Automation of the system of the first embodiment in FIG. 4 can be achieved as shown in FIG. 5 by adding a function controller 70 which takes the output from the SCD feedback loop controller 66 as applied to the dosing pump and automatically applies the aforesaid ratio of main flow rate:sample flow rate so as to scale up the dose rate for determination of main flow cationic demand and appropriate control of the main dosing pump 60.
The above described embodiments can achieve proper control of the flocculant/coagulant additive in complex fluid treatment systems where there are other influences on the fluid charge condition.
|Cited Patent||Filing date||Publication date||Applicant||Title|
|US4031912 *||Jun 4, 1976||Jun 28, 1977||Gaf Corporation||Reactants addition and concentration control system|
|US4855061 *||Apr 26, 1988||Aug 8, 1989||Cpc Engineering Corporation||Method and apparatus for controlling the coagulant dosage for water treatment|
|DE4112391A1 *||Apr 16, 1991||Oct 22, 1992||Passavant Werke||Optimising chemical usage in flocculation process - for removing residual phosphorus and suspended matter from clarification plant discharge|
|EP0068458A2 *||Jun 25, 1982||Jan 5, 1983||Degussa Aktiengesellschaft||Process for treating continuous waste water streams containing variable contents of oxidizable compounds with hydrogen peroxide|
|EP0415726A1 *||Aug 29, 1990||Mar 6, 1991||Lasertrim Limited||Streaming current detector and fluid treatment system using same|
|GB2235782A *||Title not available|
|Citing Patent||Filing date||Publication date||Applicant||Title|
|US6510368 *||Apr 13, 2000||Jan 21, 2003||Ashland Inc.||Performance-based control system|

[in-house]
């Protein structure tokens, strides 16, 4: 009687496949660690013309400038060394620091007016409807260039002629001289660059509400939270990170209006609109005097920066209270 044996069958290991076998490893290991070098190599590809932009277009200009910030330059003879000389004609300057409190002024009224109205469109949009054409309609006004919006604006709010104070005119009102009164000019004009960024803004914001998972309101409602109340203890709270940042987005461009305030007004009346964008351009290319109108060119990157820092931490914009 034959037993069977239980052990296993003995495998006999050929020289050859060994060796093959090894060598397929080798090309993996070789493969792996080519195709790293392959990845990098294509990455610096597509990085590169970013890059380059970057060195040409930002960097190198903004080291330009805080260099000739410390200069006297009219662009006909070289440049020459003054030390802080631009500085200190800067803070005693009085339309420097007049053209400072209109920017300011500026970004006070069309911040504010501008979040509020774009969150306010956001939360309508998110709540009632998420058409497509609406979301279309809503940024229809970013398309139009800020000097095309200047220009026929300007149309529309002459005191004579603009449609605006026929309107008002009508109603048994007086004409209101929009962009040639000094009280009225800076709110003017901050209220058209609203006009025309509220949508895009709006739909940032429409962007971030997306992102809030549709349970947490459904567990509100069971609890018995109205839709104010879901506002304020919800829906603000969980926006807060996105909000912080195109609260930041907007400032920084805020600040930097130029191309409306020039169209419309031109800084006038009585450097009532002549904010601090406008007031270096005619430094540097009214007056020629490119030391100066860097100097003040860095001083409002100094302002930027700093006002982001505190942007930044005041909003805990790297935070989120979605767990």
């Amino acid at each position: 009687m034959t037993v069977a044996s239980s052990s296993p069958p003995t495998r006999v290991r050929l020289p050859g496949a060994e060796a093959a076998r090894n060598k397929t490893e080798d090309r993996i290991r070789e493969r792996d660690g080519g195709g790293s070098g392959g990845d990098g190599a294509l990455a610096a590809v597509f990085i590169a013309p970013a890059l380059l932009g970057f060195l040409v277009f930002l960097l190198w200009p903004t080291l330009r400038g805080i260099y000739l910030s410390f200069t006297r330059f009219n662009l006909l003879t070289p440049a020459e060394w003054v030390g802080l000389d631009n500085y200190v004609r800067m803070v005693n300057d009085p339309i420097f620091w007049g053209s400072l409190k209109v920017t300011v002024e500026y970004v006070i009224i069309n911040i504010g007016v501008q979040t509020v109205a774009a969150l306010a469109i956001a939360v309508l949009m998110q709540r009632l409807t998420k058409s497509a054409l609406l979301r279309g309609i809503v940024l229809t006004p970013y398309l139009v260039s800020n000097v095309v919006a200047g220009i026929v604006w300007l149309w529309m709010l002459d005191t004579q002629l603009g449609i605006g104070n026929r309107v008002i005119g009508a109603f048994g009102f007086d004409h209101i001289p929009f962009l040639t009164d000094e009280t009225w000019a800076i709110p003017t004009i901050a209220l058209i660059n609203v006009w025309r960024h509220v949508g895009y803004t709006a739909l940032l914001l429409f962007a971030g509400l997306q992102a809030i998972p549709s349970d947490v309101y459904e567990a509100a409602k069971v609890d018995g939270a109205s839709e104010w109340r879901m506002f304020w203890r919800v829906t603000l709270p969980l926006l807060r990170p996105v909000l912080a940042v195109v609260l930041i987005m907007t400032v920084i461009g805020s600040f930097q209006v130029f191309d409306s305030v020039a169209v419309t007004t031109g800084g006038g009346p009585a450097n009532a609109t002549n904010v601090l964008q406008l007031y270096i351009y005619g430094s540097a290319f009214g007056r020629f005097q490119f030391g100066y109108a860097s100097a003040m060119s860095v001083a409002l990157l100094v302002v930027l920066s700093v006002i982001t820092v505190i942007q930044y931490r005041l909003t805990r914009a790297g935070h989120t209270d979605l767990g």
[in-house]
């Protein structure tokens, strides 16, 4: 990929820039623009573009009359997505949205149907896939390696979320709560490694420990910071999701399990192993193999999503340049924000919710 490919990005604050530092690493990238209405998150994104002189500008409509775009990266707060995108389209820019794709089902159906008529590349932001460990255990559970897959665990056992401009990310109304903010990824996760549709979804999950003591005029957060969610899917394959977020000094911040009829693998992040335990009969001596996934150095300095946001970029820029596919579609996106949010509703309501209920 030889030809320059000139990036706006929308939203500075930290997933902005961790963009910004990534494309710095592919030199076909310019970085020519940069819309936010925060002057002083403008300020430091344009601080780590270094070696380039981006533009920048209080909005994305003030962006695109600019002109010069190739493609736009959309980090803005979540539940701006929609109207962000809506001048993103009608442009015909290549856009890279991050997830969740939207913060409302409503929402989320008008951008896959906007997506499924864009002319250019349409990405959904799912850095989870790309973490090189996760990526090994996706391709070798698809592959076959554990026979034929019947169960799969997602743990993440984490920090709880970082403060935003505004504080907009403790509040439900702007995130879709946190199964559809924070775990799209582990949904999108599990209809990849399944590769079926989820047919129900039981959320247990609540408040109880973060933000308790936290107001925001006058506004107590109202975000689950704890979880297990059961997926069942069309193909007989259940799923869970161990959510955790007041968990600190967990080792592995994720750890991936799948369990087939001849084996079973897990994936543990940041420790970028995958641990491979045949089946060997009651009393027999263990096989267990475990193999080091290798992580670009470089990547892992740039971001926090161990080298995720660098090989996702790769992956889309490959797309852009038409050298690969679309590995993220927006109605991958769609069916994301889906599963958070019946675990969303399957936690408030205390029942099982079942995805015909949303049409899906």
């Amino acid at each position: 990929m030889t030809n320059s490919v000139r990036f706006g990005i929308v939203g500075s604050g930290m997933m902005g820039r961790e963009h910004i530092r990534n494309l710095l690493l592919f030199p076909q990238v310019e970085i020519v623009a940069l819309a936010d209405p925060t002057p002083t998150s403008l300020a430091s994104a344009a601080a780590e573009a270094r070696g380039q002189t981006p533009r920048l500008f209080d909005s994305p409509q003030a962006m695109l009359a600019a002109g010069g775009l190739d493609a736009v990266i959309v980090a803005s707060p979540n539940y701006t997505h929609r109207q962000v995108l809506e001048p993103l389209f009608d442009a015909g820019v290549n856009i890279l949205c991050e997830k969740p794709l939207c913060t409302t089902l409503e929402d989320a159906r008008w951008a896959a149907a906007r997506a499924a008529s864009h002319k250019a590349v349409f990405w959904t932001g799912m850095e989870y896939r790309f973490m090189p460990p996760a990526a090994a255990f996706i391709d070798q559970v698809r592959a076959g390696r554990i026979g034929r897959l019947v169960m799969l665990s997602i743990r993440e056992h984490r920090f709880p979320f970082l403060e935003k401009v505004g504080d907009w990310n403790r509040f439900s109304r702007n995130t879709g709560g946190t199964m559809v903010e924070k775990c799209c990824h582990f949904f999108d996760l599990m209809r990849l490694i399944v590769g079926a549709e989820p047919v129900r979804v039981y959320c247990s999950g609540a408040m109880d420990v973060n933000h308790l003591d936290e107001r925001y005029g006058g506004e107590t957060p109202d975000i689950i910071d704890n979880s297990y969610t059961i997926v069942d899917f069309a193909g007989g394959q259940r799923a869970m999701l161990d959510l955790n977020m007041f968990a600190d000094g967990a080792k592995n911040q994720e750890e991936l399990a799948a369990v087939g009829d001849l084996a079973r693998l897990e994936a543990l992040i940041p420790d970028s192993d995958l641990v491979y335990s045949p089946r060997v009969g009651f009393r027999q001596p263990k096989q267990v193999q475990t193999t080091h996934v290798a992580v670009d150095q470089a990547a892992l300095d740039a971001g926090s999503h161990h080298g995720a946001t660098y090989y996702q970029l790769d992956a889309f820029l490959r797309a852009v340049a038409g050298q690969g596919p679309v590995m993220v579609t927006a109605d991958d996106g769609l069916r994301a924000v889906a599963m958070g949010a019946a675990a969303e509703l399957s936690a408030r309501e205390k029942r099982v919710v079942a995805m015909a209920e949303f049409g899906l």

|US7659839 *||Aug 8, 2008||Feb 9, 2010||Ternarylogic Llc||Methods and systems for modifying the statistical distribution of symbols in a coded message|
|US7864087||Dec 21, 2009||Jan 4, 2011||Ternarylogic Llc||Methods and systems for modifying the statistical distribution of symbols in a coded message|
|US8577026||Dec 29, 2010||Nov 5, 2013||Ternarylogic Llc||Methods and apparatus in alternate finite field based coders and decoders|
|US20070202603 *||Feb 27, 2007||Aug 30, 2007||Steven Wayne Counts||Apparatus and method for sampling and correcting fluids|
|US20090045988 *||Aug 8, 2008||Feb 19, 2009||Peter Lablans||Methods and Systems for Modifying the Statistical Distribution of Symbols in a Coded Message|
|US20100109922 *||Dec 21, 2009||May 6, 2010||Temarylogic Llc||Methods and Systems for Modifying the Statistical Distribution of Symbols in a Coded Message|
|U.S. Classification||137/4, 137/92, 137/93, 137/5, 137/89|
|International Classification||C02F1/52, G01N27/26, G01N33/18, B01D21/30, G01N27/60, G01N33/34|
|Cooperative Classification||G01N33/18, Y10T137/2501, C02F1/5209, Y10T137/2509, Y10T137/034, Y10T137/2506, Y10T137/0335, G01N33/34|
|European Classification||G01N33/18, C02F1/52A|
|Jun 17, 1997||AS||Assignment|
Owner name: LASERTRIM LIMITED, GREAT BRITAIN
Free format text: ASSIGNMENT OF ASSIGNORS INTEREST;ASSIGNOR:CHURCH, GARRY;REEL/FRAME:008599/0703
Effective date: 19970402
|Sep 17, 1999||AS||Assignment|
Owner name: AB CDM, SWEDEN
Free format text: ASSIGNMENT OF ASSIGNORS INTEREST;ASSIGNOR:LASERTRIM LIMITED;REEL/FRAME:010231/0678
Effective date: 19990730
|Apr 22, 2002||FPAY||Fee payment|
Year of fee payment: 4
|May 24, 2006||REMI||Maintenance fee reminder mailed|
|Nov 3, 2006||LAPS||Lapse for failure to pay maintenance fees|
|Jan 2, 2007||FP||Expired due to failure to pay maintenance fee|
Effective date: 20061103